Floating, disembodied, quietly insistent, enveloping… fair to say these cosmic tones caught me by surprise in the best and beguiling kind of way. I’d seen Primal Regression Therapy play a few times in Hobart prior to this album landing in my inbox and was admittedly expecting something a little more abrasive. As one of the band members explains, there were definitely some harsh noise elements in their live sets but they’d always set out to do something different in their recordings. The four lengthy tracks on Astral Agnosia contrast with those earlier live performances not only in noise levels but also in the broader range of instrumentation they employ and the use of experimental recording techniques that make for some really elusive textures. The opening track ‘I’ is all ascending string and synth drones, circled by some beautifully subtle flute and choral-like sounds of unknown origin. The atmosphere feels a bit darker and hermetic with ‘II’, distant ethereal keys and what sounds like modulated wordless vocals. I’d hesitate to call this music dark ambient but it shares some similar DNA: early UK industrial, ambient proper, neo-folk (think Current 93), 20th Century minimalism. At other times the flute returns to hover above a rumbling, sawing low end or as in the super gentle closing track, crystalline synth tones rise and fall around barely-there vocal drones before everything fades into the ether. The sounds conjured on this album also make me think of the original German kosmische gang, Popol Vuh in particular; this music is a lot like a mantra, a kind of transcendental psychedelia that works just as well with the volume turned down low (but turn it up loud by all means). The idea of ritual is really important here, yet these rituals remain somehow private – a quality that means you can never quite grasp this music even as it takes a strong hold on you. – Tim P.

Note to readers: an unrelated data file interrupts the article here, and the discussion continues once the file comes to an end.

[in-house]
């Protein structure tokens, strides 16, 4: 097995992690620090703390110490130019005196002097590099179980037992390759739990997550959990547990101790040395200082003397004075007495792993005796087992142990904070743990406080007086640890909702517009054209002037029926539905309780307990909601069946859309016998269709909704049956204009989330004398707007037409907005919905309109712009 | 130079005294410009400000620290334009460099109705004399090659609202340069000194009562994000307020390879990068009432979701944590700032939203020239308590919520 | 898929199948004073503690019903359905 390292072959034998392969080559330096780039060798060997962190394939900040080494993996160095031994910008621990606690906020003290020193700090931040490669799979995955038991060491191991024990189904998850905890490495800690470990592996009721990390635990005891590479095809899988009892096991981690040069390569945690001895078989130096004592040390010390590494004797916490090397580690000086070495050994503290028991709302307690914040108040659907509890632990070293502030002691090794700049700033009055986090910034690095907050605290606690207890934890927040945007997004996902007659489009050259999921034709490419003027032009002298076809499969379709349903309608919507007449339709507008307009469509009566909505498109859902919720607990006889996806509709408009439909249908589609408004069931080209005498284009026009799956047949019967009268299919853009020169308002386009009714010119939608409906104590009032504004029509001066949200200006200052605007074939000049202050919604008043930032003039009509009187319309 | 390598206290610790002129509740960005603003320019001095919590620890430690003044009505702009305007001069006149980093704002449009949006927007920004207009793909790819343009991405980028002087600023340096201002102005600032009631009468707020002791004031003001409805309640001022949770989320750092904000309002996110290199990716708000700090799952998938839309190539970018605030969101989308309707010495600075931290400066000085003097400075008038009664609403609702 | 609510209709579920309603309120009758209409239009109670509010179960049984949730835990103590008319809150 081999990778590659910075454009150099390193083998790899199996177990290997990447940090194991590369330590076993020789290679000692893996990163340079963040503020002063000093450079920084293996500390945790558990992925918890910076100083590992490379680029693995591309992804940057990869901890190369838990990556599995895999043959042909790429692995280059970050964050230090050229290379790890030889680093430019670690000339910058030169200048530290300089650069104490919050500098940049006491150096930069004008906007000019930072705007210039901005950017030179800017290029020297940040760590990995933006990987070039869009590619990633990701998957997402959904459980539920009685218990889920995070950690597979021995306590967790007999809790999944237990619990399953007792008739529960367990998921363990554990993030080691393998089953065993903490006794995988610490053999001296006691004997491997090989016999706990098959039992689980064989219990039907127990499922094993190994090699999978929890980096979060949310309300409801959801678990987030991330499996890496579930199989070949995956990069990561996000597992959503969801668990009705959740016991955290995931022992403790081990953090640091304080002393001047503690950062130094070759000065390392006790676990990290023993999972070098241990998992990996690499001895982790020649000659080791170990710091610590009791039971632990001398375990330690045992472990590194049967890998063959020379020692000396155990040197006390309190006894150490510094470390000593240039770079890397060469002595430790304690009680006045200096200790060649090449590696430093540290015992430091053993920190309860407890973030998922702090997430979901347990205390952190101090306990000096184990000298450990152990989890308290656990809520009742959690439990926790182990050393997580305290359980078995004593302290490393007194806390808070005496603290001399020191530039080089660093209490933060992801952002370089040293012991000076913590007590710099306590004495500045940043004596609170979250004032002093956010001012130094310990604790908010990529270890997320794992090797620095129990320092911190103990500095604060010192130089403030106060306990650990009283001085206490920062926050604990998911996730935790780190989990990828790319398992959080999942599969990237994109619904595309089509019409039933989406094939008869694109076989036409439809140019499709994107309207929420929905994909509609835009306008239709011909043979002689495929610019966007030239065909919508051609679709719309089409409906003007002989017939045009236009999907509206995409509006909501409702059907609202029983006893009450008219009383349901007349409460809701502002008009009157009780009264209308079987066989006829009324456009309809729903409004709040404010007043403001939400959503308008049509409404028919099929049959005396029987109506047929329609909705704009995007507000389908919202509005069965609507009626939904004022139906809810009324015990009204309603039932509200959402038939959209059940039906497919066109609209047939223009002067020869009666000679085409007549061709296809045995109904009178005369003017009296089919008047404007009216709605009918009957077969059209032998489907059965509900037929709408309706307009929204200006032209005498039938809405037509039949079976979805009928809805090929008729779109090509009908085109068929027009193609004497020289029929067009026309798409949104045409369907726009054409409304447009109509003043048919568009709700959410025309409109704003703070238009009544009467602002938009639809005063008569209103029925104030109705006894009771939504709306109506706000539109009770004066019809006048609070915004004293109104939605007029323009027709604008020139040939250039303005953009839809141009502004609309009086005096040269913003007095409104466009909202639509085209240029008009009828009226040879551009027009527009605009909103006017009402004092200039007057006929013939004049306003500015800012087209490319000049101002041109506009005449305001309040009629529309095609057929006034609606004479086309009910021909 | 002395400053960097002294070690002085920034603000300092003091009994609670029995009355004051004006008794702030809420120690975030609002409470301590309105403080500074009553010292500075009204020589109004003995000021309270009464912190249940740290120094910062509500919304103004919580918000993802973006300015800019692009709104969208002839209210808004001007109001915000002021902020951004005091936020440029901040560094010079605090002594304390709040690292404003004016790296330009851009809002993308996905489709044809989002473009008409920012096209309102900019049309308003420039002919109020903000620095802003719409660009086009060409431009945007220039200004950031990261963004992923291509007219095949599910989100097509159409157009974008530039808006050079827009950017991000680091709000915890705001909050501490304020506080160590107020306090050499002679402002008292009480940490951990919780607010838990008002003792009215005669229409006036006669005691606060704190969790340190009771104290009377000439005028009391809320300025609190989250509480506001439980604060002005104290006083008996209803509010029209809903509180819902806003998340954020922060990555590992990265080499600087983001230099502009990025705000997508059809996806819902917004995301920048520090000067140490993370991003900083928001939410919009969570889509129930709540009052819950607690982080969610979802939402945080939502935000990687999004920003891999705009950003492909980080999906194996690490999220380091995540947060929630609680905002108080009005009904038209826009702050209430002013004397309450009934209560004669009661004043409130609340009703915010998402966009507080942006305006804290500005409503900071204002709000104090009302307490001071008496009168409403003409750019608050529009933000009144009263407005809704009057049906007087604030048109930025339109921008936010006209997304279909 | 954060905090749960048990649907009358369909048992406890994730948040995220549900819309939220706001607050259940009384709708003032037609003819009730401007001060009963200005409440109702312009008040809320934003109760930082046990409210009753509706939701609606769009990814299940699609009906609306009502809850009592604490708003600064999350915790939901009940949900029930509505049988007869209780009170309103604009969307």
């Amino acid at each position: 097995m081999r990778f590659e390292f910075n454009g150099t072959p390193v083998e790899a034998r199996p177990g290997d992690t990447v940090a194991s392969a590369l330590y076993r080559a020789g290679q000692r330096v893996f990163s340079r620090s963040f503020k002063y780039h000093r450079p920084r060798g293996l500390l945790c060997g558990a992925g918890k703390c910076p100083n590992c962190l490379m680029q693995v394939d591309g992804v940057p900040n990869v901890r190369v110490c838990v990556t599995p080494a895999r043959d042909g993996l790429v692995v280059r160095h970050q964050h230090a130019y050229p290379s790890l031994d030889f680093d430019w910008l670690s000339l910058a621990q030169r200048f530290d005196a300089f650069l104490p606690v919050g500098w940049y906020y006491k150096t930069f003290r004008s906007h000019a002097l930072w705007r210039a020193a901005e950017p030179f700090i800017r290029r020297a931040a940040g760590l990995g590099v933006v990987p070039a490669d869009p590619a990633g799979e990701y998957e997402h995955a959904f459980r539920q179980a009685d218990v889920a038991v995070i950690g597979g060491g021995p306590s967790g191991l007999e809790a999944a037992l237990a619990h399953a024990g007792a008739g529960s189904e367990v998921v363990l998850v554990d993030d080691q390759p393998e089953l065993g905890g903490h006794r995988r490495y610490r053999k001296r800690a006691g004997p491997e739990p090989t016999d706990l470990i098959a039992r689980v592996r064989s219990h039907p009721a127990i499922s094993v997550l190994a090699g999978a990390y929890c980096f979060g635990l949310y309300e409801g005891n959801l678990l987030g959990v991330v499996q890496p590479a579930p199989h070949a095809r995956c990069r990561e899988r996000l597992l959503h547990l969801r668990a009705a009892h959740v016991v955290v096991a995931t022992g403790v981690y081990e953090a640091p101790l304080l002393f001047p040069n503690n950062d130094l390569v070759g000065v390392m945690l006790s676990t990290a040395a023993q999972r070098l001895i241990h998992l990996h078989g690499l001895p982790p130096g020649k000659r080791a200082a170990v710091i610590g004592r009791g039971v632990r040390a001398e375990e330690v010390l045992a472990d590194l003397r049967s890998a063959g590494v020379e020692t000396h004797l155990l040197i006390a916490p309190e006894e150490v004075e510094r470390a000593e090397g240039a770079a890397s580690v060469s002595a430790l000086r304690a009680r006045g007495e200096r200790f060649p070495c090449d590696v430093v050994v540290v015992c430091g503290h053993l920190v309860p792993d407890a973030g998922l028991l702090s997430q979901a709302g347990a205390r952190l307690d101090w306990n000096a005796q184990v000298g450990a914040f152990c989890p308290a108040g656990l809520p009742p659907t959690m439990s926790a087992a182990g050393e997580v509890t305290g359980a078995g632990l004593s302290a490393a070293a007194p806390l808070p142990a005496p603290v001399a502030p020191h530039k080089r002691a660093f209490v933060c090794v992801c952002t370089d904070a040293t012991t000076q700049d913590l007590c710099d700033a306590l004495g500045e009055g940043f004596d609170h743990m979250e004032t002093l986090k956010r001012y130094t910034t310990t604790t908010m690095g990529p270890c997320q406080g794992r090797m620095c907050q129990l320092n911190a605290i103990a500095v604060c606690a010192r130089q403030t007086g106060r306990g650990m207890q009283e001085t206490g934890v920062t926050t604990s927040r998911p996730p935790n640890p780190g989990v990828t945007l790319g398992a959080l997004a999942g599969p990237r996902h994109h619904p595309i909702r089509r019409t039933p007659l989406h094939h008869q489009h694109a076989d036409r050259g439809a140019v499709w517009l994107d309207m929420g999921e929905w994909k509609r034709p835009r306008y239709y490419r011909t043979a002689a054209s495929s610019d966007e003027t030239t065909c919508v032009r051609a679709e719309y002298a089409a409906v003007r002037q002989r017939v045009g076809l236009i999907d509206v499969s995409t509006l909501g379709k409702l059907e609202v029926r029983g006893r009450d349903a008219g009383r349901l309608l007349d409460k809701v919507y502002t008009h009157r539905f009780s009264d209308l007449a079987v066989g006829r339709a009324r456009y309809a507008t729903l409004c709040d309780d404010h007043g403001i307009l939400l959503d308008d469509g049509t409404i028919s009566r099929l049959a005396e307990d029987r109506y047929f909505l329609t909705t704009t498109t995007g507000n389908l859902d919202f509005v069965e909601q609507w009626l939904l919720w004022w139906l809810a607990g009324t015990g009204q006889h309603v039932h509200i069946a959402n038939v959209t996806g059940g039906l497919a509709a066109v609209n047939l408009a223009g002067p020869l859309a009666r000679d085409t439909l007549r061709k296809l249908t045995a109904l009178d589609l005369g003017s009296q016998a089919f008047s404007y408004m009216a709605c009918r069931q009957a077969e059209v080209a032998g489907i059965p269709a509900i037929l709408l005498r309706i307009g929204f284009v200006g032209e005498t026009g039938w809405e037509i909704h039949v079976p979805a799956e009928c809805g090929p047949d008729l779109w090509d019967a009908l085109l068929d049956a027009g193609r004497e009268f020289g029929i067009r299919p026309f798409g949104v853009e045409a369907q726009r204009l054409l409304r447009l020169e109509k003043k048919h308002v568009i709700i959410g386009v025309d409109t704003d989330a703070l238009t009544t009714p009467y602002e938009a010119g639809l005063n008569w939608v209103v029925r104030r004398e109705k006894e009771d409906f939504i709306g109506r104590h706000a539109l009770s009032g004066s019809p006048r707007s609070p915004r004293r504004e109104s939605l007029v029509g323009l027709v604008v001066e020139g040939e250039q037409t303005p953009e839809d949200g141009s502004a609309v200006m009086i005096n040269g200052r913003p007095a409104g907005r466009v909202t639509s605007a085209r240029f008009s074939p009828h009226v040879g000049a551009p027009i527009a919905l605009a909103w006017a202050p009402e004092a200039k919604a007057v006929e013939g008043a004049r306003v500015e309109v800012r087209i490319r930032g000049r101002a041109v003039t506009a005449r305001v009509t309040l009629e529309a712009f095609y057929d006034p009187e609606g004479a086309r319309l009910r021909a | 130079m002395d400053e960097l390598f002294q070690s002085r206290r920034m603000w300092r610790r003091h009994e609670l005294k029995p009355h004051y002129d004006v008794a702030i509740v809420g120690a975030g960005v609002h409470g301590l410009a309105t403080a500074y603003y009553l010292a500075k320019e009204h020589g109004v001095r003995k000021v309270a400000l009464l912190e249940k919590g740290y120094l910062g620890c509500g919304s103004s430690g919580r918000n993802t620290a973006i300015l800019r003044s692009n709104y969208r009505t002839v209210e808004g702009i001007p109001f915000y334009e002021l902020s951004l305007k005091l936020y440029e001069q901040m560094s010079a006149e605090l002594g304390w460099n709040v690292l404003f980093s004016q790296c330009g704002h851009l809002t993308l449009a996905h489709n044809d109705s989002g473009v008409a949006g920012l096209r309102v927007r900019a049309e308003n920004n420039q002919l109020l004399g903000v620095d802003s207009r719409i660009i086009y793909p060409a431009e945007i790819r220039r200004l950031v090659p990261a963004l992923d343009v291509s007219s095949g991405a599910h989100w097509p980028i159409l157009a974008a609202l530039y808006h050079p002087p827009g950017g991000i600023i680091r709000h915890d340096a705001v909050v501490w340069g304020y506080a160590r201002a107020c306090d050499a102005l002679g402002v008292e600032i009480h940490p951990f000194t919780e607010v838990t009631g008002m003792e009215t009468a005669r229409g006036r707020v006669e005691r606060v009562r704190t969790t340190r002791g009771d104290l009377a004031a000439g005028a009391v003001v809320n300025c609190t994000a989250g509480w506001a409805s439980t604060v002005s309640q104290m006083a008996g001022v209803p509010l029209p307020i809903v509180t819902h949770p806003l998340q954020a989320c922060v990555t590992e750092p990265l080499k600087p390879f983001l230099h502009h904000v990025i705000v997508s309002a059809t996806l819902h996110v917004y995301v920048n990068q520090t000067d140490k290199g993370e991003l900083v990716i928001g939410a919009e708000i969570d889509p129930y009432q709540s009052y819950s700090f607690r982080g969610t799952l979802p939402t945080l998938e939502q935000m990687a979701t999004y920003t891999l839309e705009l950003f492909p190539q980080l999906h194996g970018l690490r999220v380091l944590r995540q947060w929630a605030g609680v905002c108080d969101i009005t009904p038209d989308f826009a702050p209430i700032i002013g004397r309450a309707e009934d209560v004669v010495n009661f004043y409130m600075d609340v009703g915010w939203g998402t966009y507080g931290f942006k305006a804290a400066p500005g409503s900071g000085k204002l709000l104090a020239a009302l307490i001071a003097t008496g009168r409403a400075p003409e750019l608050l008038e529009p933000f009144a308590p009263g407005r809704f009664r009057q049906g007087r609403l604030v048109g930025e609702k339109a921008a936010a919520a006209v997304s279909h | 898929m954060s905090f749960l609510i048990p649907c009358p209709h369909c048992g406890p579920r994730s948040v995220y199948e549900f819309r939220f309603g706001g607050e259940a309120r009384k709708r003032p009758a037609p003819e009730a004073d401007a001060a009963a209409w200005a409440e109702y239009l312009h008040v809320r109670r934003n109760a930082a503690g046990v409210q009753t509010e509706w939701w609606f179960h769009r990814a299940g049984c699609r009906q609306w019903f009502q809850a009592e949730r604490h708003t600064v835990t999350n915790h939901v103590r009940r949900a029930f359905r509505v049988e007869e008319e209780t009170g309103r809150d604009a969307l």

Limited edition of 33 hand-numbered copies.